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    Three's a Charm: Making Your Vacation Rental a Habit for Your Customers

     
    Websites like Facebook and Pinterest have sky-high customer retention, because their members come back over and over, like addicts returning for more. Brands like Kleenex are able to sell more since they have become so ingrained in the mind of consumers that people no longer have to think; they simply ask for a Kleenex when they need a tissue. That's where you want your company to be. How can you get there?
     
    Habit Building
    Unfortunately, drug dealers and casino owners are very good at creating habits. Dealers start by giving the drugs out, often for free at first. Its appealing to vulnerable people initially seeking an escape, but who are soon hooked through repetition. Likewise, casino owners use instant jackpots and the lure of big payoffs, which are tempting to people looking for a shortcut to wealth. Many casinos even pump oxygen through air vents to keep habitual players awake and energetic so that they can continue feeding the slots. Drugs and gambling once someone starts, its so difficult to stop.
     
    Those are dark habits, but using the same concepts, you can build positive, consumer-friendly habits and improve customer retention.

    Studies show that habit-forming is based largely on the rule of three. If you get a customer to do business with you three times, its far more likely that they will keep coming back. Perhaps that's why they say threes a charm.


    The Road to Habits and Heuristics
    Here are a few counter-intuitive ways to help boost customer motivation and increase the likelihood of habit forming.
    • Use a heuristic tool called Representativeness, where you look at the trend and go against it at the right time. One example of this is the gamblers fallacy. If you've lost a game of chance like blackjack five times in a row, you think you have a better chance of winning the sixth time around. So you increase your bet; in reality, your chances remain exactly the same.

    Stock brokers will use that attempt: The stock market has been going down, down, down, so it cant go any lower buy now because its going to go up! The time to do it is now!

    How you can take advantage of upward or downward trends in your marketplace to encourage immediate action?
    • Scarcity and availability. In one study, researchers placed ten cookies in one jar and two cookies in another. Participants chose their cookies from the jar with two, which were perceived as being more valuable. The cookies were the same; it was the scarcity that made them more appealing.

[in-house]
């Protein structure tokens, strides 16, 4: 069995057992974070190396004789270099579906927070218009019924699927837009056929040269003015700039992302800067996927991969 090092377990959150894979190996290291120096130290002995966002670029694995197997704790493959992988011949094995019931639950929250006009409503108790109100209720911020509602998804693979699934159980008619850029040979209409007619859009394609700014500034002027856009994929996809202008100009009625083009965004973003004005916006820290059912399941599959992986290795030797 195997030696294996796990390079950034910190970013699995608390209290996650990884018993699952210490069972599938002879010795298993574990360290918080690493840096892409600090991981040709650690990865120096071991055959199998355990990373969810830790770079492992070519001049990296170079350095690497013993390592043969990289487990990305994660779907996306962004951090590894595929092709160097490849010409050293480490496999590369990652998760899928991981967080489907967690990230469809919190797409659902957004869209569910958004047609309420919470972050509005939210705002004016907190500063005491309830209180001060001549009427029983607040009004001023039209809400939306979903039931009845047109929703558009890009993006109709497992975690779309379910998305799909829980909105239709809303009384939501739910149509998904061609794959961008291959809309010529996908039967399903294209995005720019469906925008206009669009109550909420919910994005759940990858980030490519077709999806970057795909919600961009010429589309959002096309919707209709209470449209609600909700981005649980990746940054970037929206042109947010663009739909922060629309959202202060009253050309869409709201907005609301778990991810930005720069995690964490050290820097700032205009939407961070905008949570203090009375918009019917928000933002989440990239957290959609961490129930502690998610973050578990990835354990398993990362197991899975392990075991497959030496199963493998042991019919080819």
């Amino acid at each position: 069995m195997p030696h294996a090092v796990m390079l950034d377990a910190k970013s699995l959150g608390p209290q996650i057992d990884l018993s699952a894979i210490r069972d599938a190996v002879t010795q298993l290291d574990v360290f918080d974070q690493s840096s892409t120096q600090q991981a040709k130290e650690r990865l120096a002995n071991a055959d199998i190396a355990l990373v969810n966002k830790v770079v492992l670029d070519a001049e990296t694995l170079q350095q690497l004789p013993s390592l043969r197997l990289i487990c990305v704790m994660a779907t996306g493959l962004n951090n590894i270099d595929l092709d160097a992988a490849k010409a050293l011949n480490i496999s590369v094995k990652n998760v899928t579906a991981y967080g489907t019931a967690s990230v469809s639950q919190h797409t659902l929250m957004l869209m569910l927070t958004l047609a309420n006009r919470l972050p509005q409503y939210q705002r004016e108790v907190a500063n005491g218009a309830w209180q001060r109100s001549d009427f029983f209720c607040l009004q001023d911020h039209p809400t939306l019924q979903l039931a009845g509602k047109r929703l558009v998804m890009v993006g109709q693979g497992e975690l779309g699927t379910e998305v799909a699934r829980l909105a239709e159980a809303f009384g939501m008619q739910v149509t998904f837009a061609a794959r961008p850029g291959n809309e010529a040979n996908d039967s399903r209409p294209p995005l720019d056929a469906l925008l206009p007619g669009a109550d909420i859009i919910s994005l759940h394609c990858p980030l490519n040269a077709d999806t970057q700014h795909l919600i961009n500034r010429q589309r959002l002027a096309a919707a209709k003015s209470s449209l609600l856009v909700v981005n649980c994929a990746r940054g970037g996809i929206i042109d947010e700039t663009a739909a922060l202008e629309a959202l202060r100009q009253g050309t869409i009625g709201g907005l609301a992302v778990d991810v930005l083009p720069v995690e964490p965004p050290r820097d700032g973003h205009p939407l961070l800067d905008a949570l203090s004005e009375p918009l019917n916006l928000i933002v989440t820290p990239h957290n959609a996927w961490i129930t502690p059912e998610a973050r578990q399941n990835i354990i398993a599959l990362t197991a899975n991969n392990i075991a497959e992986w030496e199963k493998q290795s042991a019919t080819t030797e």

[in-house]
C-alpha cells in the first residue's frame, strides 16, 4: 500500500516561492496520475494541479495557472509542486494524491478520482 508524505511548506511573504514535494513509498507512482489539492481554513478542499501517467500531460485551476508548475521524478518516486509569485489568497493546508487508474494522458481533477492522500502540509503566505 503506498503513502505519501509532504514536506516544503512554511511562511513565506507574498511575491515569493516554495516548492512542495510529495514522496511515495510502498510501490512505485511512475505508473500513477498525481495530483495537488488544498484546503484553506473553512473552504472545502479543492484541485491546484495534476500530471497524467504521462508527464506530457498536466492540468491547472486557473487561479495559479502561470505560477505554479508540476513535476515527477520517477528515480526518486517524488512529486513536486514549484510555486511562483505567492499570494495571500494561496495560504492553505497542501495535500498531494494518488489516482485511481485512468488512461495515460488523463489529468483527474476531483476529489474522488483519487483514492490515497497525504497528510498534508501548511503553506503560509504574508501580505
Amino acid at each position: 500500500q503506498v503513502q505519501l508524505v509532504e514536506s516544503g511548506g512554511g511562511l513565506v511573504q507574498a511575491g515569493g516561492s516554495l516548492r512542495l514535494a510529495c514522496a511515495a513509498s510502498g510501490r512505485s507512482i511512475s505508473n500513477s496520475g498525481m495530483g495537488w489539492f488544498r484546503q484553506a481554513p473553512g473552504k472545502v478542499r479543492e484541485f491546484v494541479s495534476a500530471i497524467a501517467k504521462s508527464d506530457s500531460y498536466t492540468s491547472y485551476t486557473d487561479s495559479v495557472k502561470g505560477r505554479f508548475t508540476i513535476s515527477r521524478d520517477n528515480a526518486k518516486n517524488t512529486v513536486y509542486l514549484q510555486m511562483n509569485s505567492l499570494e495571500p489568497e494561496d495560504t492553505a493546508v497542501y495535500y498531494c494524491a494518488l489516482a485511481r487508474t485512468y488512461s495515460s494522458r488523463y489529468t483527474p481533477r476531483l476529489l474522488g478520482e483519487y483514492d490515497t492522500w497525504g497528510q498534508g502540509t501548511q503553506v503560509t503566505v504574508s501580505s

The thought of losing out on something evokes strong feelings and creates a high degree of emotional tension, which motivates action. Based on this logic, the Home Shopping Network has likely made millions of sales, whether porcelain figurines or sterling silver jewelry. As the number of items available dropped (well displayed on the screen), and they became scarcer, people dialed faster and faster to buy them! Likewise, Groupon uses the same principle of scarcity: only 25 left and one day to buy act NOW! And don't forget the lottery lines an hour before the Powerball closes with millions of dollars to be won.

    But don't use scarcity in an inauthentic way. For example, if you say there are only 10 copies of an e-book left, most people will spot this as an obvious lie. There's no real increase in resources or cost to distribute one e-book or 100,000.

    • Endowed Progress. This is the art of providing people with artificial advancement toward reaching a goal. An eye-opening study was done with punch cards for purchases. These are the cards that get marked each time you buy a product (e.g., a sandwich) or a service (e.g., a haircut). After 8 or 10 purchases, you get one free.

    Research showed that if you put ten spaces on the card and punch out the first two before you distribute it, more people would finish than if the card had only eight spaces. Its all about perception. In fact, the cards with two pre-punched extras were completed 82% more often than those that offered only the eight spots. Customers felt as if they had a head start, and were down a path of progress already. Ask yourself, how can you apply this to your company?

     

    • Minimize the obstacles. Look for the top 6 conscious and subconscious reasons that would stop someone from forming a habit. The most common obstacles are:
    1. Money (price too high)
    2. Time (buying experience takes too long)
    3. Effort (too much physical exertion involved)
    4. Social deviance (asking them to do something outside the norm)
    5. Non-routine (product/service/process is too new and perhaps too intimidating)
    6. Brain cycles (too confusing and just too hard to understand; makes their brains work too hard)
    If you can figure which one of these inner obstacles is blocking or interfering with your business being habit-forming, you can adjust and eliminate the roadblocks.
     
    Needless to say, all of the above is predicated on you having something worthwhile to sell. People won't come back if the product or service is awful.
     
    Jon Goldman is CEO of the business strategy firm Brand Launcher and the author of two works on business and marketing topics, including one that has been translated into Japanese. He is a powerful speaker who will be presenting on Managing Multiple Generations: Boomers, Xers, and Yers at the VRMA Annual Conference. Get a FREE copy of Jon Goldman's latest e-book, Vendor-to-Expert, at VendortoExpert.com.
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